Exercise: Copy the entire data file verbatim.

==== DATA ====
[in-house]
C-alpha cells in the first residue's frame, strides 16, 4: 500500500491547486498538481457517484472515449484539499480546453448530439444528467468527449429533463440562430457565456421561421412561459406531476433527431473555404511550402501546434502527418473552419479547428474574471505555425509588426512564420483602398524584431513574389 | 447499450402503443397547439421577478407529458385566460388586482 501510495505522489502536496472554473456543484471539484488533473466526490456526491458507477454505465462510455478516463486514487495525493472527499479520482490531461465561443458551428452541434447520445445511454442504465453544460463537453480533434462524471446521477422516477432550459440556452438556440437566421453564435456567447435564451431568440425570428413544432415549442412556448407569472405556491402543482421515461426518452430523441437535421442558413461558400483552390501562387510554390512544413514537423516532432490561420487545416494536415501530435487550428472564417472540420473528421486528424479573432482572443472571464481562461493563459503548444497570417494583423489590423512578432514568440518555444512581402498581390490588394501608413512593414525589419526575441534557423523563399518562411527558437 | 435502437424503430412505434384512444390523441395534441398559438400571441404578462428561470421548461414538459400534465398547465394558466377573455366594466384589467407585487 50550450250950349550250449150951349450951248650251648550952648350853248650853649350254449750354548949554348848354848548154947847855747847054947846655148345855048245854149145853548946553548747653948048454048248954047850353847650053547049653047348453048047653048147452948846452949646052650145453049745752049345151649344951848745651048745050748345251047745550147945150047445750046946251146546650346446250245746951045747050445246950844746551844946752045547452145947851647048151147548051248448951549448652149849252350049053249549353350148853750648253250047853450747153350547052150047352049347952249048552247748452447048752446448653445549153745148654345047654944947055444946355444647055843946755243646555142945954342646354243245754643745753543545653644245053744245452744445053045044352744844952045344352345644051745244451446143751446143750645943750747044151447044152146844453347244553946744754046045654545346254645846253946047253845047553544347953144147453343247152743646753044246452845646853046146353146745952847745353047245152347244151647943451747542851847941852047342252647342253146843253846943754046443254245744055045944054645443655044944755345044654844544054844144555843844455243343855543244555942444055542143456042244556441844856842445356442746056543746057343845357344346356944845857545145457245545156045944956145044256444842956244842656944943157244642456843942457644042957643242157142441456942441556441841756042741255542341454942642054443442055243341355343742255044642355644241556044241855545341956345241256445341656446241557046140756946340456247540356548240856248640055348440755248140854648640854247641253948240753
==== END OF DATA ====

[in-house]
C-alpha cells in the first residue's frame, strides 16, 4: 500500500491547486498538481457517484472515449484539499480546453448530439444528467468527449429533463440562430457565456421561421412561459406531476433527431473555404511550402501546434502527418473552419479547428474574471505555425509588426512564420483602398524584431513574389 | 447499450402503443397547439421577478407529458385566460388586482 501510495505522489502536496472554473456543484471539484488533473466526490456526491458507477454505465462510455478516463486514487495525493472527499479520482490531461465561443458551428452541434447520445445511454442504465453544460463537453480533434462524471446521477422516477432550459440556452438556440437566421453564435456567447435564451431568440425570428413544432415549442412556448407569472405556491402543482421515461426518452430523441437535421442558413461558400483552390501562387510554390512544413514537423516532432490561420487545416494536415501530435487550428472564417472540420473528421486528424479573432482572443472571464481562461493563459503548444497570417494583423489590423512578432514568440518555444512581402498581390490588394501608413512593414525589419526575441534557423523563399518562411527558437 | 435502437424503430412505434384512444390523441395534441398559438400571441404578462428561470421548461414538459400534465398547465394558466377573455366594466384589467407585487 50550450250950349550250449150951349450951248650251648550952648350853248650853649350254449750354548949554348848354848548154947847855747847054947846655148345855048245854149145853548946553548747653948048454048248954047850353847650053547049653047348453048047653048147452948846452949646052650145453049745752049345151649344951848745651048745050748345251047745550147945150047445750046946251146546650346446250245746951045747050445246950844746551844946752045547452145947851647048151147548051248448951549448652149849252350049053249549353350148853750648253250047853450747153350547052150047352049347952249048552247748452447048752446448653445549153745148654345047654944947055444946355444647055843946755243646555142945954342646354243245754643745753543545653644245053744245452744445053045044352744844952045344352345644051745244451446143751446143750645943750747044151447044152146844453347244553946744754046045654545346254645846253946047253845047553544347953144147453343247152743646753044246452845646853046146353146745952847745353047245152347244151647943451747542851847941852047342252647342253146843253846943754046443254245744055045944054645443655044944755345044654844544054844144555843844455243343855543244555942444055542143456042244556441844856842445356442746056543746057343845357344346356944845857545145457245545156045944956145044256444842956244842656944943157244642456843942457644042957643242157142441456942441556441841756042741255542341454942642054443442055243341355343742255044642355644241556044241855545341956345241256445341656446241557046140756946340456247540356548240856248640055348440755248140854648640854247641253948240753